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Today's Rediscovering Our Record Collections examines my reaction over time to Michael Jackson's 1982 landmark, Thriller. By all accounts a milestone in the history of popular music, Thriller cemented Michael Jackson's status as a central figure in late-20th century popular culture, becoming the biggest-selling album of all time worldwide; hitting #1 on the album charts in six (!) continents; breaking the color line on MTV with its groundbreaking music videos; and enabling a gigantic crossover success for Jackson, uniting audiences of all racial and ethnic backgrounds for a common cause of celebration.
With all these landmark achievements, one would be forgiven for having unreasonably high expectations for an album so influential. But when I first heard Thriller around 1998, I was disappointed with the album. Perhaps in retrospect I didn't play "Billie Jean" nearly loudly enough to really feel those grooves, as that's one track that I've gained significantly more appreciation for over time. However, whether or not that track can be isolated as a central site of the album's quality, the production on Thriller is somewhat dated, with the heavy use of glitzy, '80s-sounding synthesizers and drums, especially on some of the less artistically successful tracks like "Baby Be Mine."
To be fair, Jackson's next album, Bad, has still more dated production (one critic, Greg Tate, said that Bad sounded like a bunch of demos recorded during a long weekend), but it has some solid songwriting--dare I say, at times more consistently than Thriller. Most of the songs on Thriller don't hold up today compared to the album's best moments. Still, I've learned to listen to the album over time as a solid piece of pop music, rather than as "the best pop album ever," as some might deem it.
So my favorite tracks on the album--"Wanna Be Startin' Somethin'" (famous for its borrowed outro of "Ma ma se, ma ma sa, ma ma ku sa" from a track called "Soul Makosa" from the '70s), "Beat It" (noted for its guitar solo by hard rock icon Eddie Van Halen), and "Billie Jean"--sound like fantastically written and produced songs and dance tracks. I also have a soft spot for two ballads on the album, "Human Nature" and sometimes also "The Lady in My Life." Probably the greatest point where I diverge with fans of the album is over the title track, a fun song, to be sure, and with an appropriately creepy guest appearance from actor Vincent Price, but arguably more memorable for its legendary, approximately 15-minute music video than for the studio track.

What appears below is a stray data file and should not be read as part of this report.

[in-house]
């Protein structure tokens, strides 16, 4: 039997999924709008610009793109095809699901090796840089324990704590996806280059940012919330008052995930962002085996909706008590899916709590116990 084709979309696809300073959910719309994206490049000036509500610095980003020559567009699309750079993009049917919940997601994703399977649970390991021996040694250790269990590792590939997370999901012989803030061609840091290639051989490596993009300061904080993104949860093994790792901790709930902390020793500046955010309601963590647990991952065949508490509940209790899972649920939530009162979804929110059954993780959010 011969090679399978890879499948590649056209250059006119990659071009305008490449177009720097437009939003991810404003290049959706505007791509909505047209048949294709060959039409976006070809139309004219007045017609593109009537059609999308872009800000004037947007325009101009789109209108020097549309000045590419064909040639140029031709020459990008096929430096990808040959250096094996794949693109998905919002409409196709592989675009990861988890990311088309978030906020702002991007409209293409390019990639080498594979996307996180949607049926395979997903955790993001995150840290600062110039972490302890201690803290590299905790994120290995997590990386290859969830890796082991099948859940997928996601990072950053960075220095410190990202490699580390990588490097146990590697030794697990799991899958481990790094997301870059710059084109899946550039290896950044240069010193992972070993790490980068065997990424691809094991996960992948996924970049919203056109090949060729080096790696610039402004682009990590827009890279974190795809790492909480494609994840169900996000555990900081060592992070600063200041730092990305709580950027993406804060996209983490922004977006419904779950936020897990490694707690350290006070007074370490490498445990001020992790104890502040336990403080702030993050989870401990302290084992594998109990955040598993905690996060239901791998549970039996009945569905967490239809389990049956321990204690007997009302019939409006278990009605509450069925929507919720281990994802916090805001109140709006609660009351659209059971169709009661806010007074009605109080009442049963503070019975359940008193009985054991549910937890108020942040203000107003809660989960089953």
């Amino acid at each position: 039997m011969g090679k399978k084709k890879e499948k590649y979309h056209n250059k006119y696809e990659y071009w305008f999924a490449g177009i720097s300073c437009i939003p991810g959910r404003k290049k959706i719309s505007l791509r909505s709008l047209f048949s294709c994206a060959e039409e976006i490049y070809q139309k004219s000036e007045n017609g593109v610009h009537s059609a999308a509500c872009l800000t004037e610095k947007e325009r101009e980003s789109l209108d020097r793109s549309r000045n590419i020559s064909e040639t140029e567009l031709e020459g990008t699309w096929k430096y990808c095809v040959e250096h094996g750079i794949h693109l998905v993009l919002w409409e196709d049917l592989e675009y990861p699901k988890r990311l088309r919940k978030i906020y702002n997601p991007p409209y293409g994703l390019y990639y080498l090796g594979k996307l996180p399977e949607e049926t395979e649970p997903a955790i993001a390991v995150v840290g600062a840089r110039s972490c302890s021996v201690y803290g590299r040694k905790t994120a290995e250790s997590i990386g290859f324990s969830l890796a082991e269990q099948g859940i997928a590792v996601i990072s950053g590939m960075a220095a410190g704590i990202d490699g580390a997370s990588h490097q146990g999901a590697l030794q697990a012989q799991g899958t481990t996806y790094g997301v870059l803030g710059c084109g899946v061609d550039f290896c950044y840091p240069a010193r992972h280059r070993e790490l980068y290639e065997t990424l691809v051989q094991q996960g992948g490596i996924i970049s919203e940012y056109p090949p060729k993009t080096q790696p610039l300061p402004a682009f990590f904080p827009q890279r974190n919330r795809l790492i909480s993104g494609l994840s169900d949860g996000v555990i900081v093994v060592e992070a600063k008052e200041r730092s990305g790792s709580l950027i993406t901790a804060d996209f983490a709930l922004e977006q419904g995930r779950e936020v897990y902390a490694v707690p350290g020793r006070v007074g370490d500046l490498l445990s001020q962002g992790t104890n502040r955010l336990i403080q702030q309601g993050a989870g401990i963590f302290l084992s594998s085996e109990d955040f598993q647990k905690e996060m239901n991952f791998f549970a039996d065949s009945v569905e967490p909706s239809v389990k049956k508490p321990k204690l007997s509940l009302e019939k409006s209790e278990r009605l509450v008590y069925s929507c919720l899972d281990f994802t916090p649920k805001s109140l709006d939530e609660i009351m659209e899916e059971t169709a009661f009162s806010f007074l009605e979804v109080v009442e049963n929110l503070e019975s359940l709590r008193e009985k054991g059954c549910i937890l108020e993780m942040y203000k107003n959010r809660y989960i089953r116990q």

Jackson's solo legacy has primarily rested on Thriller, despite the fact that many (including myself) find his preceding album, Off The Wall, more consistent and superior. I even heard one person complaining over the hype around Jackson's career after his 2009 death that MJ had only one great album, Thriller, and when I mentioned Off The Wall, he hadn't heard it. Much of this hype has to do with the cultural milestones Thriller hit during the 1980s.
The success of Thriller seems unlikely to be duplicated again because, as critic Nelson George pointed out a few years ago, today in a digital world people don't buy as many albums as much as they download music. And the fact that few artists of any race have come close to Jackson's success at this time makes me wonder how Jackson would've been received just a generation earlier, at the time of the likes of Little Richard and Chuck Berry, so the timing certainly had a lot to do with its success. Much of Jackson's career following Thriller paled according to many, especially after the child molestation scandals which nearly derailed his career. Jackson ended up having one of the greatest, most meteoric rises of any star in pop music history, but before his death, it seemed like he would always be remembered for his perhaps equally meteoric fall from grace. Now, almost 5 years after his death, we just need to remember that there was more to his career than Thriller.
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